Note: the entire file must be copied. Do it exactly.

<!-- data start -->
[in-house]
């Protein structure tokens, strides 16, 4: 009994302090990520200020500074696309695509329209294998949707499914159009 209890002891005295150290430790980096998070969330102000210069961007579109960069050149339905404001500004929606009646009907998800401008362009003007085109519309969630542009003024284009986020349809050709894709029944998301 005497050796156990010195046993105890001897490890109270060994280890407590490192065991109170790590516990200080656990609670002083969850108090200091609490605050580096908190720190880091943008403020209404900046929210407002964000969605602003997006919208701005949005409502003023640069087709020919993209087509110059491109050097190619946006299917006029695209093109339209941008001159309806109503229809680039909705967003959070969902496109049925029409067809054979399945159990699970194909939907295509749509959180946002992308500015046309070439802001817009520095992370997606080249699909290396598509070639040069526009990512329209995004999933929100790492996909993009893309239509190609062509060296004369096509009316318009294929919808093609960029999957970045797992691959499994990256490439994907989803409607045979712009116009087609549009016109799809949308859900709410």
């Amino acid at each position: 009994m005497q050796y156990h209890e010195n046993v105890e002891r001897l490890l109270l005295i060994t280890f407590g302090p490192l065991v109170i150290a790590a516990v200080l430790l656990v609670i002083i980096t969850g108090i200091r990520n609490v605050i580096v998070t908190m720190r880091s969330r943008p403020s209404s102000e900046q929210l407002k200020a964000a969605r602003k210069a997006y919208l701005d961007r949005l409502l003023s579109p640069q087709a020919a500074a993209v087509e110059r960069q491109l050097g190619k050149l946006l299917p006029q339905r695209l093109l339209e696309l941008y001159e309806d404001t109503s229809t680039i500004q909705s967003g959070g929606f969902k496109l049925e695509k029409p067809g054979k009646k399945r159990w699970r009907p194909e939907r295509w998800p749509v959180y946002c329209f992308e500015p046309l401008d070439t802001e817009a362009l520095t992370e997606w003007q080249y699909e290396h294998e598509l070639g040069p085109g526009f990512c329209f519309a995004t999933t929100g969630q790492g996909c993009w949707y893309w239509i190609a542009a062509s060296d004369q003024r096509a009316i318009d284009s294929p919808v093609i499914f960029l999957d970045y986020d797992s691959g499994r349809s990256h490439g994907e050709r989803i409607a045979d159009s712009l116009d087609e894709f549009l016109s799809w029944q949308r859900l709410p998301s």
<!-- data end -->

[in-house]
């Protein structure tokens, strides 16, 4: 009994302090990520200020500074696309695509329209294998949707499914159009 209890002891005295150290430790980096998070969330102000210069961007579109960069050149339905404001500004929606009646009907998800401008362009003007085109519309969630542009003024284009986020349809050709894709029944998301 005497050796156990010195046993105890001897490890109270060994280890407590490192065991109170790590516990200080656990609670002083969850108090200091609490605050580096908190720190880091943008403020209404900046929210407002964000969605602003997006919208701005949005409502003023640069087709020919993209087509110059491109050097190619946006299917006029695209093109339209941008001159309806109503229809680039909705967003959070969902496109049925029409067809054979399945159990699970194909939907295509749509959180946002992308500015046309070439802001817009520095992370997606080249699909290396598509070639040069526009990512329209995004999933929100790492996909993009893309239509190609062509060296004369096509009316318009294929919808093609960029999957970045797992691959499994990256490439994907989803409607045979712009116009087609549009016109799809949308859900709410």
């Amino acid at each position: 009994m005497q050796y156990h209890e010195n046993v105890e002891r001897l490890l109270l005295i060994t280890f407590g302090p490192l065991v109170i150290a790590a516990v200080l430790l656990v609670i002083i980096t969850g108090i200091r990520n609490v605050i580096v998070t908190m720190r880091s969330r943008p403020s209404s102000e900046q929210l407002k200020a964000a969605r602003k210069a997006y919208l701005d961007r949005l409502l003023s579109p640069q087709a020919a500074a993209v087509e110059r960069q491109l050097g190619k050149l946006l299917p006029q339905r695209l093109l339209e696309l941008y001159e309806d404001t109503s229809t680039i500004q909705s967003g959070g929606f969902k496109l049925e695509k029409p067809g054979k009646k399945r159990w699970r009907p194909e939907r295509w998800p749509v959180y946002c329209f992308e500015p046309l401008d070439t802001e817009a362009l520095t992370e997606w003007q080249y699909e290396h294998e598509l070639g040069p085109g526009f990512c329209f519309a995004t999933t929100g969630q790492g996909c993009w949707y893309w239509i190609a542009a062509s060296d004369q003024r096509a009316i318009d284009s294929p919808v093609i499914f960029l999957d970045y986020d797992s691959g499994r349809s990256h490439g994907e050709r989803i409607a045979d159009s712009l116009d087609e894709f549009l016109s799809w029944q949308r859900l709410p998301s």